I sent a memo to a client last week, telling him about a clever advertising campaign that one of his competitors is using. I had inside info that the competitor is making a lot of money with it.
My client’s response was to tell me what is wrong with what his competitor is doing. And then to explain why his program is “much better.”
I was stunned.
Instead of being happy to get information about a new marketing technique he could profit from, my client was using his considerable intellectual energy to eighty-six it.
* Sometimes, we ridicule ideas because we are overwhelmed with work and don’t want to contemplate taking on something new.
This is a bad habit to develop. If you allow your mental inbox to get “full,” you will start rejecting ideas that could be very, very good.
There is a better way to deal with idea overload. Be thankful for every idea you are given, but don’t feel compelled to take any action on it immediately. Just schedule some time during your week for reviewing new ideas, and get to them then.
I have a nice little system for doing this that I’ll show you in a future issue of ETR (if you remind me).
The point is, you should never reject a new marketing idea because you are overwhelmed with existing ideas. Take it in. Check it out when you have time. Don’t even consider taking action unless you get really excited about it.
But I don’t think my client was suffering from idea overload. What else could it have been?
* Sometimes, we refuse to accept ideas because we don’t trust the source.
This may have been the case with my client. He had told me several times that he didn’t trust the competitor I was telling him about.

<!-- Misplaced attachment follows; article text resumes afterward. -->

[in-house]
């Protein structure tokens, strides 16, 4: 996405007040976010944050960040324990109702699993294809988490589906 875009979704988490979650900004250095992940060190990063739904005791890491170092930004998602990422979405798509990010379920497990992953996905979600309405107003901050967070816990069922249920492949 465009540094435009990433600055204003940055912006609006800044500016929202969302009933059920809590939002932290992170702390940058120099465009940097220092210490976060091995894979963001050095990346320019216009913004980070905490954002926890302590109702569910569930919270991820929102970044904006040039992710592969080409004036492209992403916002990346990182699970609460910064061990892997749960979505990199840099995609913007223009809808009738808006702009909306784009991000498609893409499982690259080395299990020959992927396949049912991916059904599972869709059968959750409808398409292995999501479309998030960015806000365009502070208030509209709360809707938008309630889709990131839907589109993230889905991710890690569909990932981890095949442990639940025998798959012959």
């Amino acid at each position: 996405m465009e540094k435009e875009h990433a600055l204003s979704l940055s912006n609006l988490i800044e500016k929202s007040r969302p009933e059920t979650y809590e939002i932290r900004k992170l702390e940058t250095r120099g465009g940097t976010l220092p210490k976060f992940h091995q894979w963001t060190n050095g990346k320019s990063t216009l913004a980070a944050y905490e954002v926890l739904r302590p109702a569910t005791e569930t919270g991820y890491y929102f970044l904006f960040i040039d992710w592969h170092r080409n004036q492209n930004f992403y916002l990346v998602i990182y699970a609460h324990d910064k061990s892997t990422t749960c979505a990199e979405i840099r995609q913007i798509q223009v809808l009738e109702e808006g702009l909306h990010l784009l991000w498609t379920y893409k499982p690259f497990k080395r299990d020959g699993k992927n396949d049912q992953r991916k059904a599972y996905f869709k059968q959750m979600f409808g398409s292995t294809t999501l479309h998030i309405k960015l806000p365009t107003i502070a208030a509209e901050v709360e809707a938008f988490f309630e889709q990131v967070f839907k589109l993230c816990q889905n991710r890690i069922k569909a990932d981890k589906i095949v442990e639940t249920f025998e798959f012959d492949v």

If that were the reason, he was foolish.
Good ideas can come from bad places. In fact, most “bad” business practices have at their center a perfectly good — and usually very powerful — insight. Rather than scoff at the idea, break it down into its component parts and try to see if you can save or reinvent some of them.
* Sometimes, we dismiss ideas simply because we don’t understand them.
This — however stupid it sounds — is actually the best excuse I can think of for rejecting new marketing ideas.
Some innovations are complicated. And if they are making lots of money, you have to get on board. But you don’t have to be one of the first companies out there every single time. I can’t tell you how many Internet tricks I’ve seen come and go over the past 10 years. My rule is to wait until you can see that they are real. Then jump in, learn them, and outsell the competition.
But my client didn’t have that problem. He understood the technique I was talking about.
The real problem he had was a very simple one. The problem was his ego.
He didn’t want to believe that someone he disrespected could come up with a marketing idea that was more effective than the one he was using. So rather than think, “Gee, this could work for me!” he figures out umpteen reasons why it’s probably not working or will soon fail to work or wouldn’t work for him anyway.
Life is rich with opportunities — chances to be smarter, happier, richer, and more successful. Sometimes, they appear fully formed and stare you in the eyes until you recognize them. More often, they arrive in puffs and whiffs — in the form of ephemeral suggestions and remarks.
If you keep your eyes and ears open, you’ll recognize them. But noticing them is not enough. You have to keep your mind open too, and block out your instinct to come up with a list of good and rational reasons why you shouldn’t seize the day.